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OPNFV Summit Preview: Q&A with Susan James of Ericsson

By June 10, 2016January 17th, 2017Blog

Susan JamesSusan James, head of Product Line NFV Infrastructure, Business Unit Cloud & IP, Ericsson, will deliver a keynote at the OPNFV Summit  titled “Making OPNFV the Platform for Industry Growth”

Tell us about your involvement in the OPNFV project and where you’re currently integrating open source networking solutions.

For the Colorado release, Ericsson is leading five projects within OPNFV and we are also contributing to 15 more projects. Being an active member from the beginning, we started out heavily invested in the infrastructure-type projects and building the community. We have also been very involved in the testing and SDN- related feature projects.

Two of the projects we’re leading in OPNFV are: Service Function Chaining (SFC) and SDN  Distributed Routing and VPN (SDN VPN), which are both focused on adding advanced networking features to the OPNFV platform. The SFC project is about creating a reference solution for Service Function Chaining based on the SFC implementation in OpenDaylight. The SDN VPN project is about adding E2E orchestration of Virtual Private Networks (VPNs) using the OpenStack Neutron Stadium project called BGPVPN, which provides an extension of the Neutron API for managing VPNs and corresponding extensions to Heat. In OPNFV, we are combining this with the OpenDaylight VPN Service, which is one of the backends BGPVPN supports.

What is your perspective on the evolving relationships among standards, open source, and vendors? What could each of these do better?

It’s taking shape, much thanks to initiatives like OPNFV. As with previous standardization activities, it is about working together; vendors, operators and interested parties working to establish a market and ensure that this can be done in multi-vendor environments. In addition to standards, we are taking advantage of working with open source as well so we get the best of both worlds. We will see more open source and community work in the future, and getting to actual implementation rather than discussing on paper is key for progression.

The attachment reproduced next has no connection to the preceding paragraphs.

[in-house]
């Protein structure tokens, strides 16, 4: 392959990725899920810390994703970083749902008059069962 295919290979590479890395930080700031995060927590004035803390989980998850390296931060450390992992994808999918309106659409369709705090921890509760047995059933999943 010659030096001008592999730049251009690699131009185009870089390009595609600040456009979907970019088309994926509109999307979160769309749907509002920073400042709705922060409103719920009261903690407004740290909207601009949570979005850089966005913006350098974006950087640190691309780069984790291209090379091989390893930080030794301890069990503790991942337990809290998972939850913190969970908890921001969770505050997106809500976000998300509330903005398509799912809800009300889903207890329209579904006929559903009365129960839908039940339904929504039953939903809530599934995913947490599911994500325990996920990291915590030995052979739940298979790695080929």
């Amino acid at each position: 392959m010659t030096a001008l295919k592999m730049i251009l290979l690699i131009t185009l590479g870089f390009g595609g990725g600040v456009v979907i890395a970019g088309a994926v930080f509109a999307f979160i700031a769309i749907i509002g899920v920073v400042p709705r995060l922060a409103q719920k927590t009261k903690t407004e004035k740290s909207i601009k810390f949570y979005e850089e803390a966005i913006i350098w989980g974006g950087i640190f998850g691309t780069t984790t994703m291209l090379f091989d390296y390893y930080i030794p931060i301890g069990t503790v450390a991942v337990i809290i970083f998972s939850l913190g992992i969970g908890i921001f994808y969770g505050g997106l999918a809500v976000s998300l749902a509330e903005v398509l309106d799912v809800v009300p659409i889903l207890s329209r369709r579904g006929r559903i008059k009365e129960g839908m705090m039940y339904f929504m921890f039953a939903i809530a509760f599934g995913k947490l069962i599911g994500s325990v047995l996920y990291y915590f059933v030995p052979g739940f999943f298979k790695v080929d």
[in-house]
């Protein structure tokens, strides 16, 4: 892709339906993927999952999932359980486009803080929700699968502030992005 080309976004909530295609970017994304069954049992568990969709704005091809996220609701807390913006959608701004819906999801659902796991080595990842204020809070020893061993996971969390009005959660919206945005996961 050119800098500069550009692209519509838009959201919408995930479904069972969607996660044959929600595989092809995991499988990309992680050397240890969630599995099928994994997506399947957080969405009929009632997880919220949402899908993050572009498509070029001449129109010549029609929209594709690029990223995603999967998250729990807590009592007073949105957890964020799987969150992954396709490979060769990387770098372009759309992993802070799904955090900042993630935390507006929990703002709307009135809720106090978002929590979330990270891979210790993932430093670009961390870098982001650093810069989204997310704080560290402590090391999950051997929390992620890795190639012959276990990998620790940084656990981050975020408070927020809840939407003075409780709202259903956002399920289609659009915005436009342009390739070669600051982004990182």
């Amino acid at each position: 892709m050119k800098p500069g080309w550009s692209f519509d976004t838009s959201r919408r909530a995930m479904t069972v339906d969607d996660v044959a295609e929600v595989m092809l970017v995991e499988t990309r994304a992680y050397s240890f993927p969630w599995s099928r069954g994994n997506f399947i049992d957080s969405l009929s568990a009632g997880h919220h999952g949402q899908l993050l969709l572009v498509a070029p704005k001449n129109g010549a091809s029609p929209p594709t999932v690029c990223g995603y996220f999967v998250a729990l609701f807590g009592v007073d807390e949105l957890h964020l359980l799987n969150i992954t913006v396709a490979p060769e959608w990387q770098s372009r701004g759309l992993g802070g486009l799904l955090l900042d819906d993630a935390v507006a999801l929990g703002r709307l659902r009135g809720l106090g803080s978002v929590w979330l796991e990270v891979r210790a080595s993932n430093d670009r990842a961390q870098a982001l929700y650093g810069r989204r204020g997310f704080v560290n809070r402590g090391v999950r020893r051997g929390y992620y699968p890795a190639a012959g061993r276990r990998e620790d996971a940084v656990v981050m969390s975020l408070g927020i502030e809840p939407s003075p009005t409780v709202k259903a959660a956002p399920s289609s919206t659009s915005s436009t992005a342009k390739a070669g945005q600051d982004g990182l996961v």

What new technology or trend in the networking space are you most curious about and why?

The new trend we see coming full speed for next year is about hardware evolution and acceleration such as SmartNIC, especially for Telco NFV deployment. It would be interesting to see OPNFV share some common vision on this and kick off some related activities.

What do you see as hurdles to broad industry adoption of NFV?

Confidence. I think that we have solved a number of the key issues that have been what I would call hygiene factors. Now it is about understanding not only what this means from a technology transformation perspective, but also what this means from an operations perspective. This is why we see the focus shifting towards MANO and how that transformation will take place as automation will be key to the success of the journey. Interoperability will continue to be a focus as this is not something that comes for free. It requires all parties to continue to work together to make this happen.

Please give us a preview of what you’ll be sharing on-stage at OPNFV Summit.

Virtualization is now starting to happen and I will be talking about what various service providers see as the main drivers for it. One driver is certainly improved automation capabilities. I will discuss some reflections and experiences from early NFV deployments. Furthermore, I will talk about the role of OPNFV going forward as networks evolve towards 5G and IoT.